chick prolly put string concat in there as an example. peace

Brian Myers Wrote:

 I'll look into submitting a bug report to Walter. Thanx bearophile.
 
 Dee Girl, I'm actually not merging strings. The strings are file names. Merge
is the merge phase for an external sort. In my next project I'll use map to do
something like what you're talking about. I'll have to test the difference
between map!-ing a custom function and doing join, and using reduce and a
custom function.
 
 Thanx to both of you.
 
 Brian
 
 bearophile Wrote:
 
 Brian Myers:
     string Merge(string f1, string f2) {
     .
     .
     .
     }
I don't exactly know what you are trying to do, but using s1~s2 to merge an array of strings is probably O(n^2) if the higher order functions you use (or the compiler) aren't smart enough. There is a join() function in std.string that is O(1), and there's a faster version of it in my libs (and probably in Tango too). Bye, bearophile
May 22 2008
prev sibling parent reply bearophile <bearophileHUGS lycos.com> writes:
Dee Girl:
 I did not install bearophile library. It would be interesting to see what the
speed is of std.algorithm and d.func.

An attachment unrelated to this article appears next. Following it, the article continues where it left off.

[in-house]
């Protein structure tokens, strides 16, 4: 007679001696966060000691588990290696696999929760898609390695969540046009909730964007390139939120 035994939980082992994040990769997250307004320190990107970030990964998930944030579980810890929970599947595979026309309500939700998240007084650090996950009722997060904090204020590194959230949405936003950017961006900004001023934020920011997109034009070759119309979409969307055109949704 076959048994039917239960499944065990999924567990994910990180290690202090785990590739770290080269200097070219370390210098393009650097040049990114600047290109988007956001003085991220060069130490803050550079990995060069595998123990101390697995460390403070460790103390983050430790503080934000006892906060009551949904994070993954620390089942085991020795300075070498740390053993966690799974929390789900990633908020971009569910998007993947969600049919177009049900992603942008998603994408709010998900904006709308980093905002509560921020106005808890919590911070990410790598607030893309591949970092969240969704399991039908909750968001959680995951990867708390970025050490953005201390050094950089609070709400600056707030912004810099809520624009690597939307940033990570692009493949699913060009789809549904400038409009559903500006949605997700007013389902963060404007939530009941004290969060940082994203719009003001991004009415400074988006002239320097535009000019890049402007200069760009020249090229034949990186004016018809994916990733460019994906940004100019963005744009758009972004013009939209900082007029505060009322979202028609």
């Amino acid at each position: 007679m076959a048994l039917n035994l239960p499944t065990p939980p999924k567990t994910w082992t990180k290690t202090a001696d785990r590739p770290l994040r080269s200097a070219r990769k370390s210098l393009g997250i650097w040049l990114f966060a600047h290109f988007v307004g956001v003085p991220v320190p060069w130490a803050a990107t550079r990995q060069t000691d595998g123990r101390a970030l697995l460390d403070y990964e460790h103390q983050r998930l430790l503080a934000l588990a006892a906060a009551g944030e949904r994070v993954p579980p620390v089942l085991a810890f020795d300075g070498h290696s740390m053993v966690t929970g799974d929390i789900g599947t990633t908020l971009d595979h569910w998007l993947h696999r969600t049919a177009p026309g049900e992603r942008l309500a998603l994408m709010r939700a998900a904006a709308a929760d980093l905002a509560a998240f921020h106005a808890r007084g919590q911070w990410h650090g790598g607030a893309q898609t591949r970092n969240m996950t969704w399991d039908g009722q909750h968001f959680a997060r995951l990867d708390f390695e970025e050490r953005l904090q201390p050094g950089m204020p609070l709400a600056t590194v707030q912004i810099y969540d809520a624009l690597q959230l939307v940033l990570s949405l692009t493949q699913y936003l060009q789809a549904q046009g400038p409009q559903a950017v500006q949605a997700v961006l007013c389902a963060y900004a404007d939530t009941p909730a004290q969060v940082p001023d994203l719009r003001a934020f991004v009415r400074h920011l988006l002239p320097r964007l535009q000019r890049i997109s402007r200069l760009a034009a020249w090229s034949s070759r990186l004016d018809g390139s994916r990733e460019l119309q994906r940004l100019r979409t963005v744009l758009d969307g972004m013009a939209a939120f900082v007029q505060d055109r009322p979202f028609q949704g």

I am not using D 2.x, but I have performed some benchmarks, with quite interesting results (DMD 1.029 because my libs don't work at all with DMD 1.030, on a Core Duo, using 1 core only): import std.stdio: put = writef, putr = writefln; import d.func: map, range; import d.time: clock; import std.traits: ReturnType; import d.extra: NewVoidCArray, delVoidC, NewVoidGCArray; import std.c.stdlib: alloca; static int inv(int x) { return -x; } ReturnType!(f)[] Map2(alias f)(int[] arr) { auto result = new ReturnType!(f)[arr.length]; foreach (i, el; arr) result[i] = f(el); return result; } ReturnType!(f)[] Map3(alias f)(int[] arr) { auto result = NewVoidGCArray!(int)(arr.length); foreach (i, el; arr) result[i] = f(el); return result; } void Map4(alias f)(int[] arr) { auto result = (cast(int*)alloca(arr.length * int.sizeof))[0 .. arr.length]; if (result.ptr is null) throw new Exception("Not enough free stack"); foreach (i, el; arr) result[i] = f(el); return result; } void main() { auto data = range(6_000_000); double t; typeof(data) r; t = clock(); for (uint i; i < 100U; ++i) { r = new int[data.length]; foreach (pos, el; data) r[pos] = -el; } putr("inline: ", clock() - t, " ", r[$-1]); t = clock(); for (uint i; i < 100U; ++i) r = map(&inv, data); putr("map global func: ", clock() - t, " ", r[$-1]); t = clock(); for (uint i; i < 100U; ++i) r = map((int x) {return -x;}, data); putr("map locally defined delegate: ", clock() - t, " ", r[$-1]); t = clock(); for (uint i; i < 100U; ++i) r = map(function(int x) {return -x;}, data); putr("map locally defined function: ", clock() - t, " ", r[$-1]); t = clock(); for (uint i; i < 100U; ++i) r = Map2!(inv)(data); putr("Map2 with global function: ", clock() - t, " ", r[$-1]); t = clock(); for (uint i; i < 100U; ++i) { auto r2 = NewVoidCArray!(int)(data.length); foreach (pos, el; data) r2[pos] = -el; delVoidC(r2); } putr("inline C malloc: ", clock() - t); t = clock(); for (uint i; i < 100U; ++i) r = Map3!(inv)(data); putr("Map3 with global function: ", clock() - t, " ", r[$-1]); t = clock(); for (uint i; i < 100U; ++i) Map4!(inv)(data); putr("Map4 with global function: ", clock() - t); } Timings results, n = 6_000_000 of ints: inline: 4.59 map global func: 4.95 map locally defined delegate: 4.73 map locally defined function: 4.31 Map2 with global function: 3.97 inline C malloc: 2.01 Map3 with global function: 2.53 Map4 with global function: 2.0 I can see two surprises there, one is that putting "function" in the map avoids it to become a delegate, speeding up the code a little. The other bigger surprise is the first version (inlined) being slower than the version "map locally defined function". Bye, bearophile